What is this medication?
METOCLOPRAMIDE (met oh kloe PRA mide) is used to treat the symptoms of gastroesophageal reflux disease (GERD) like heartburn. It is also used to treat people with slow emptying of the stomach and intestinal tract.
This medicine may be used for other purposes; ask your health care provider or pharmacist if you have questions.
COMMON BRAND NAME(S): Reglan
What should I tell my care team before I take this medication?
They need to know if you have any of these conditions:
- breast cancer
- heart failure
- high blood pressure
- if you often drink alcohol
- kidney disease
- liver disease
- Parkinson's disease or a movement disorder
- stomach obstruction, bleeding, or perforation
- an unusual or allergic reaction to metoclopramide, procainamide, other medicines, foods, dyes, or preservatives
- pregnant or trying to get pregnant
How should I use this medication?
Take this medicine by mouth with a glass of water. Follow the directions on the prescription label. Take this medicine on an empty stomach, about 30 minutes before eating. Take your doses at regular intervals. Do not take your medicine more often than directed. Do not stop taking except on the advice of your doctor or health care professional.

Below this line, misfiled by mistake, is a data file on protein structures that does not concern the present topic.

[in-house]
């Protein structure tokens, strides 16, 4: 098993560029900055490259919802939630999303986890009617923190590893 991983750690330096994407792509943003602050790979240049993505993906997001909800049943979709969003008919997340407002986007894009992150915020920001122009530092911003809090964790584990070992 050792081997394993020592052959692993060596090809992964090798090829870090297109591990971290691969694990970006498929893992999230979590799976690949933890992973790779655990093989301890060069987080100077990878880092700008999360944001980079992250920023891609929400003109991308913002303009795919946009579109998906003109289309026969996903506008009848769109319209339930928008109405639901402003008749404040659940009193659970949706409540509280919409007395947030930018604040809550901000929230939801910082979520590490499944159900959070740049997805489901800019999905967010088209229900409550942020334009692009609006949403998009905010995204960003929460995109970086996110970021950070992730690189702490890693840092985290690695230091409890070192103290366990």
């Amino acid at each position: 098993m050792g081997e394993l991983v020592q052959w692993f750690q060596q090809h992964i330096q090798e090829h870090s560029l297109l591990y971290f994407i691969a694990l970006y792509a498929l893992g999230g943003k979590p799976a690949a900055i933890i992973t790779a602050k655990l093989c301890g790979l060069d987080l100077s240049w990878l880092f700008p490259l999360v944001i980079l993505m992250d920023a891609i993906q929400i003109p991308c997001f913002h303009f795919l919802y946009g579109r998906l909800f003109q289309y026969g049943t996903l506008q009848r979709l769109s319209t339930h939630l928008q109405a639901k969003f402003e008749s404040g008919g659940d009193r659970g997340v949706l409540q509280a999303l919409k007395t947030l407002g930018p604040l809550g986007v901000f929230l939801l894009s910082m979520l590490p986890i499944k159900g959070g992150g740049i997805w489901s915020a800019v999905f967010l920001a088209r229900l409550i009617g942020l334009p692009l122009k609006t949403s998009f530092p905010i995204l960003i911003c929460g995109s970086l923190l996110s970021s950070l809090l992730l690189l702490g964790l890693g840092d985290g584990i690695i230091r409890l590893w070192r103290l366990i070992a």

A special MedGuide will be given to you by the pharmacist with each prescription and refill. Be sure to read this information carefully each time.
Talk to your pediatrician regarding the use of this medicine in children. Special care may be needed.
Overdosage: If you think you have taken too much of this medicine contact a poison control center or emergency room at once.
NOTE: This medicine is only for you. Do not share this medicine with others.
What if I miss a dose?
If you miss a dose, skip it. Take your next dose at the normal time. Do not take extra or 2 doses at the same time to make up for the missed dose.
What may interact with this medication?
- antihistamines for allergy, cough, and cold
- certain medicines for anxiety or sleep
- certain medicines for bladder problems like oxybutynin, tolterodine
- certain medicines for depression or psychotic disorders
- certain medicines for Parkinson's disease
- certain medicines for seizures like phenobarbital, primidone
- certain medicines for stomach problems like dicyclomine, hyoscyamine
- certain medicines for travel sickness like scopolamine
- general anesthetics like halothane, isoflurane, methoxyflurane, propofol
- insulin and other medicines for diabetes
- MAOIs like Carbex, Eldepryl, Marplan, Nardil, and Parnate
- medicines that relax muscles for surgery
- narcotic medicines for pain
- phenothiazines like chlorpromazine, mesoridazine, prochlorperazine, thioridazine
This list may not describe all possible interactions. Give your health care provider a list of all the medicines, herbs, non-prescription drugs, or dietary supplements you use. Also tell them if you smoke, drink alcohol, or use illegal drugs. Some items may interact with your medicine.
What should I watch for while using this medication?